Appropriate use of antipsychotics in Canada. Elderly male patient with his pet bird. Across Canada, 1 in 5 long term care (LTC) residents is on antipsychotic medication without a diagnosis of psychosis — yet the best health evidence says that only 5% to 15% of residents should be taking these medications.

Antipsychotics are often prescribed in a bid to reduce challenging behaviours and resistance to care, but they have a sedating effect. For many seniors, antipsychotic medication is minimally effective at best. At worst, it can cause harmful side effects and contribute to falls and hospitalization. These medications are sometimes prescribed to treat disruptive behaviours in people with dementia.


But did you know that antipsychotic medications:

  • Do not help manage most symptoms and behaviours of dementia?
  • Slow brain performance and reflexes, even at small doses?
  • Can produce negative side effects — confusion, dizziness, sleepiness, increased risk of falls?

The good news is that rates of potentially inappropriate antipsychotic use in Canada are falling thanks to the efforts of provincial health quality councils, governments, associations, providers and many others who are expanding appropriate use of antipsychotics (AUA) programs.

At CFHI, we’re doing our part to improve elder care by incubating, spreading and scaling the AUA approach across Canada.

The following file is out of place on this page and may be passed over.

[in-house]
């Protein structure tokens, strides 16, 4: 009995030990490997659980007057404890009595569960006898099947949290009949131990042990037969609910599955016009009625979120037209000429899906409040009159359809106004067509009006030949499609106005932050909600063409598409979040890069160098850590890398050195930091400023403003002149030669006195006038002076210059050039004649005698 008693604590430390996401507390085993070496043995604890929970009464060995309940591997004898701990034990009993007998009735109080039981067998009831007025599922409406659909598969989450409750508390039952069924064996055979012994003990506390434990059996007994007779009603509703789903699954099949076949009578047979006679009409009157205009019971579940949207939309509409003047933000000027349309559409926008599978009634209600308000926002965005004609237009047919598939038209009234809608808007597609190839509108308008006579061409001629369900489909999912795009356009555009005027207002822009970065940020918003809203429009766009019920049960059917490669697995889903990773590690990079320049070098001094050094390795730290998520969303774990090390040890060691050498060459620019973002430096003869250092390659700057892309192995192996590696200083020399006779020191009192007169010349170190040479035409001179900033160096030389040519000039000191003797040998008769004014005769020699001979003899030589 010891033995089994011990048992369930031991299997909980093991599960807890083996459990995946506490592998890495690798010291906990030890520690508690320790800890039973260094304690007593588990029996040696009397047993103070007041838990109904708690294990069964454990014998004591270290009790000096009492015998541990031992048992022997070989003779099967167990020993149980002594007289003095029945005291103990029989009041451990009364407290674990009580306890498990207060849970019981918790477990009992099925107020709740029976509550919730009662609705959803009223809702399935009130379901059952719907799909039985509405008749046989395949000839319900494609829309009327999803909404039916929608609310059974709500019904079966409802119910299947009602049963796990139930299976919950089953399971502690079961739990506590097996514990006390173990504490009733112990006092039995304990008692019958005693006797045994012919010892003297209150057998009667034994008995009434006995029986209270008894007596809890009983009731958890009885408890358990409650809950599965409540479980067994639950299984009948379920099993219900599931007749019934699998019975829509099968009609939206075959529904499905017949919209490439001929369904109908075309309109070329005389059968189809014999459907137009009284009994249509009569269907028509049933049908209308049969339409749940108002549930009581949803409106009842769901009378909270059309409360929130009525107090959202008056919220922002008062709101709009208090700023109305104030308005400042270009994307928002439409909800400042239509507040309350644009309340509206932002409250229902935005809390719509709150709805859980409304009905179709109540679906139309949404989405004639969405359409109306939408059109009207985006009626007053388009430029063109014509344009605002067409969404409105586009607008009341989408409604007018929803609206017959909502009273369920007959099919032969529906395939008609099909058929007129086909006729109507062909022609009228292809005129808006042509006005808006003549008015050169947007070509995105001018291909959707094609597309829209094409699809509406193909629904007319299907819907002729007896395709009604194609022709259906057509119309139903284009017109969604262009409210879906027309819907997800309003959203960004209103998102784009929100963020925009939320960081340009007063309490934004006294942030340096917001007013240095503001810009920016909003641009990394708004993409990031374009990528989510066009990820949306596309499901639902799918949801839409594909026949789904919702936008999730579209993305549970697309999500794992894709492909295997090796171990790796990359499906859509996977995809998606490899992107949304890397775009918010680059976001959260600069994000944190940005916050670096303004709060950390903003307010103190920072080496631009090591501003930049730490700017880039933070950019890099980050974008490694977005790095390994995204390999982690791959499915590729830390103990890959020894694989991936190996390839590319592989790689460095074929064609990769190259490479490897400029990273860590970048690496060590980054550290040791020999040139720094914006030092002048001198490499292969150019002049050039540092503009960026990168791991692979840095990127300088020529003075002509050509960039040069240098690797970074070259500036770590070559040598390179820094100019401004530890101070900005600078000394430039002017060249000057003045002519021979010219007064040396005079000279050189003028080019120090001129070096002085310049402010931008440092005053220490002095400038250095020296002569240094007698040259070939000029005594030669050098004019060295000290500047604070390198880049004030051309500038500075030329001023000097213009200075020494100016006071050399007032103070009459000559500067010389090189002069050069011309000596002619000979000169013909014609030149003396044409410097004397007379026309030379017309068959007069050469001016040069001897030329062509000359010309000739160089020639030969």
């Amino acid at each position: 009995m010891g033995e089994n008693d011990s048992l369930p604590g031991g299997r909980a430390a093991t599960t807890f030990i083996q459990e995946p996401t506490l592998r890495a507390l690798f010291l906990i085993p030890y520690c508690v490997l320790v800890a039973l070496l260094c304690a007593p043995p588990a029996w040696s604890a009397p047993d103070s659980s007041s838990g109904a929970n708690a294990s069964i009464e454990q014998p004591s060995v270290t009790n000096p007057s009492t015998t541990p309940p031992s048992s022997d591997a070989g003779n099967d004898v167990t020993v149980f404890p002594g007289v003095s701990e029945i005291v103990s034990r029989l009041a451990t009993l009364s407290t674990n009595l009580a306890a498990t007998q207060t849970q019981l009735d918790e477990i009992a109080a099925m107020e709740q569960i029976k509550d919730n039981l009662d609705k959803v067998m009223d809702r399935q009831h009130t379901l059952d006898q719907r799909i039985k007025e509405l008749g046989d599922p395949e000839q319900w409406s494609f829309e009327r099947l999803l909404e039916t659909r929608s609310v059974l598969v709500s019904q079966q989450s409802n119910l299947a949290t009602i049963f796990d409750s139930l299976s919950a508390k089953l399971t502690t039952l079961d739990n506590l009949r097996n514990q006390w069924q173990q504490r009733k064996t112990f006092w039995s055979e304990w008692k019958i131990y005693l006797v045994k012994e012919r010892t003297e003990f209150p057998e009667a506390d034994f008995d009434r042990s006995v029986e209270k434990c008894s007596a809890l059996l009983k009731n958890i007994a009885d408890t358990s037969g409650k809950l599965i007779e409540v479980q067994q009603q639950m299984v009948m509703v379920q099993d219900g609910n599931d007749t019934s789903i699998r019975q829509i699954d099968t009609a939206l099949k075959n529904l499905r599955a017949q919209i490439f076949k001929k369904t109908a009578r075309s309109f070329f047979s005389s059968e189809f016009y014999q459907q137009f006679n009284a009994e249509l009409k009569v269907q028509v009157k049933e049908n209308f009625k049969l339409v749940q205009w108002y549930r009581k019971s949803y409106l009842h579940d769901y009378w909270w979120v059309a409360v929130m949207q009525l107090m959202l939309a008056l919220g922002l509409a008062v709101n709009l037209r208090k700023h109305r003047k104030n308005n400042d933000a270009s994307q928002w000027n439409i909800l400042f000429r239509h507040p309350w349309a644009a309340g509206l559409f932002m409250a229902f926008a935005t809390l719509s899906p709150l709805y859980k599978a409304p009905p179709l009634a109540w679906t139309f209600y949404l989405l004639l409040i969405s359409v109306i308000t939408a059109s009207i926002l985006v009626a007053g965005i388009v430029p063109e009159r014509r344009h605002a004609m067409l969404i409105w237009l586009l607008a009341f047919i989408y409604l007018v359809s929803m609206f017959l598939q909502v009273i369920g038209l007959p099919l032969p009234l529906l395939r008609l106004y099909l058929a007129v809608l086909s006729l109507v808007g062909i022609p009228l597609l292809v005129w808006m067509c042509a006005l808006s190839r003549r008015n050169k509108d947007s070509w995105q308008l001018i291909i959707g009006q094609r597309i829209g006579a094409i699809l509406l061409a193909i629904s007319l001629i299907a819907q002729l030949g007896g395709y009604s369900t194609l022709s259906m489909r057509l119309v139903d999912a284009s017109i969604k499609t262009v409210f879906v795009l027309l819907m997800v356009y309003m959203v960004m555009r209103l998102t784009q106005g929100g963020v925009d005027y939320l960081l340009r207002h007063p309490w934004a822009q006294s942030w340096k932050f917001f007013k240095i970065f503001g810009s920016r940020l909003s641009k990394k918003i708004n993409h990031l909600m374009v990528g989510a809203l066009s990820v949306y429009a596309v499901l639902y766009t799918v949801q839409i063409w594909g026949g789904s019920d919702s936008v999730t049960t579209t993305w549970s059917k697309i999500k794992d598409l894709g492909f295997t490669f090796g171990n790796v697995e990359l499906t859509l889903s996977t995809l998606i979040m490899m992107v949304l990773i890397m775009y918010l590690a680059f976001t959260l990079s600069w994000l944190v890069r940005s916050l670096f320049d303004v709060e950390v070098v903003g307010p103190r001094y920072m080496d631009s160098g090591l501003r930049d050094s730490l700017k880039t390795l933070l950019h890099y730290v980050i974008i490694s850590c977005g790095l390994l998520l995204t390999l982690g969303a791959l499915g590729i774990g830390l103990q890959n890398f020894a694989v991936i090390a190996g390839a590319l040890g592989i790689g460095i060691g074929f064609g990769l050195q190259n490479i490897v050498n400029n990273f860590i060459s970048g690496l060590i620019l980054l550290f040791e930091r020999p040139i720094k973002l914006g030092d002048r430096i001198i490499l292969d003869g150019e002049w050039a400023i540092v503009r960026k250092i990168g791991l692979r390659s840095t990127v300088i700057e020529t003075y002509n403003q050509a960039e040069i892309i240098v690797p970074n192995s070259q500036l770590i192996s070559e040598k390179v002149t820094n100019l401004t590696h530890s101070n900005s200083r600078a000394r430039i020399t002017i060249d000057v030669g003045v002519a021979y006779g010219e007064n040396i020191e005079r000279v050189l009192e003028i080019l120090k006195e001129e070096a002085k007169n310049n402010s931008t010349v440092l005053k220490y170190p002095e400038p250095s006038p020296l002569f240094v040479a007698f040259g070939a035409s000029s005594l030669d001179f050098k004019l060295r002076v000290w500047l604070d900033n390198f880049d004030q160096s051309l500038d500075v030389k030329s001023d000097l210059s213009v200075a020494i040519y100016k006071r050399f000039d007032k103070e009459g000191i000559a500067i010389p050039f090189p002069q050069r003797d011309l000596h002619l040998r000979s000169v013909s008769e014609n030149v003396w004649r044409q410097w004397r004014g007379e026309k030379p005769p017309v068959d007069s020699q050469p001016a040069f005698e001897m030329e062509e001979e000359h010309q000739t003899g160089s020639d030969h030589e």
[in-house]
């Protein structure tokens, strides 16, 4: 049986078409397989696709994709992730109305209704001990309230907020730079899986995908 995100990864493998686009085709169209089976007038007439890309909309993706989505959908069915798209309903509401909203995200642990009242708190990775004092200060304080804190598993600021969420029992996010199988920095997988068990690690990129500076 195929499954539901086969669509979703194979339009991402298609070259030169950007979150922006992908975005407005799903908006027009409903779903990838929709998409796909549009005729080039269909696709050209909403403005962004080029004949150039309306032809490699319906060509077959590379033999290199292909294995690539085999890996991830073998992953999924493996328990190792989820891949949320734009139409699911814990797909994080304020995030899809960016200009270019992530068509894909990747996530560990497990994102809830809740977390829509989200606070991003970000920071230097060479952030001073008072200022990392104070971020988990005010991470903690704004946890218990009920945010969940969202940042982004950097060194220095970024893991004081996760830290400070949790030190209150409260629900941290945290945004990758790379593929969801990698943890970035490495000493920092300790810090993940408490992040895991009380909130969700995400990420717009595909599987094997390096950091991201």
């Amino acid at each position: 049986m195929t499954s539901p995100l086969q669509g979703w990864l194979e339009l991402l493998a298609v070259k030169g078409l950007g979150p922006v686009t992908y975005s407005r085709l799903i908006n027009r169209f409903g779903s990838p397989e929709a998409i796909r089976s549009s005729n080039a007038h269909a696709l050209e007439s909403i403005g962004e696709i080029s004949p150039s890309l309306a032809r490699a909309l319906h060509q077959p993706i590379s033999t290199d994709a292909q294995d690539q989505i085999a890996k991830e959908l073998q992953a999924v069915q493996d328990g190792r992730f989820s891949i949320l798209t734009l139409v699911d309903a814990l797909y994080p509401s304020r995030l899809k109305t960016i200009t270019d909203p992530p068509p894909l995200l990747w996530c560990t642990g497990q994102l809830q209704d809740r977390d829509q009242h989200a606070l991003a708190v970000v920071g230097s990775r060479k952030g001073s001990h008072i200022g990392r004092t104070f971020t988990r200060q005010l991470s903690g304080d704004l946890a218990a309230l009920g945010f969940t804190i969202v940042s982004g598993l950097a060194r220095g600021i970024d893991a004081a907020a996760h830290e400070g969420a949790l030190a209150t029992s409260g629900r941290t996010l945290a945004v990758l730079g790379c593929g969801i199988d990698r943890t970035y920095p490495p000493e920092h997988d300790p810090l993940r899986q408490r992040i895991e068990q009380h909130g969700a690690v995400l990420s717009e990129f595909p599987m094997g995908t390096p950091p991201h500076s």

How we started

The antipsychotics reduction collaborative had its roots in?CFHI’s EXTRA: Executive Training Program. Two managers with the Winnipeg Regional Health Authority?designed an initiative to help multidisciplinary teams of healthcare providers better use data from the Resident Assessment Instrument/Minimum Data Set. The goal was to identify patients who may benefit from non-drug therapies to treat behavioural issues associated with dementia.

At one site, staff were trained to provide non-pharmacological approaches to managing behaviours associated with dementia. As a result:

  • 27% of a cohort of residents was taken off antipsychotic medication without any increase in behavioural symptoms,
  • Quality of life was improved for patients, and
  • A $400,000 savings was achieved across in six months across the region.

Where are we spreading and scaling the AUA collaborative?  

How does it work? 

CFHI provides tailored learning and coaching to help interprofessional teams in LTC homes — nurses, personal care workers, physicians, pharmacists and administrators — to use data to identify patients who may benefit from non-drug therapies to treat behaviours related to dementia. Equipped with better information about each resident, direct care staff can then work with families to tailor services and provide personalized care, such as music and recreation therapy. 

The AUA Approach

Appropriate use of antipsychotics in Canada infographic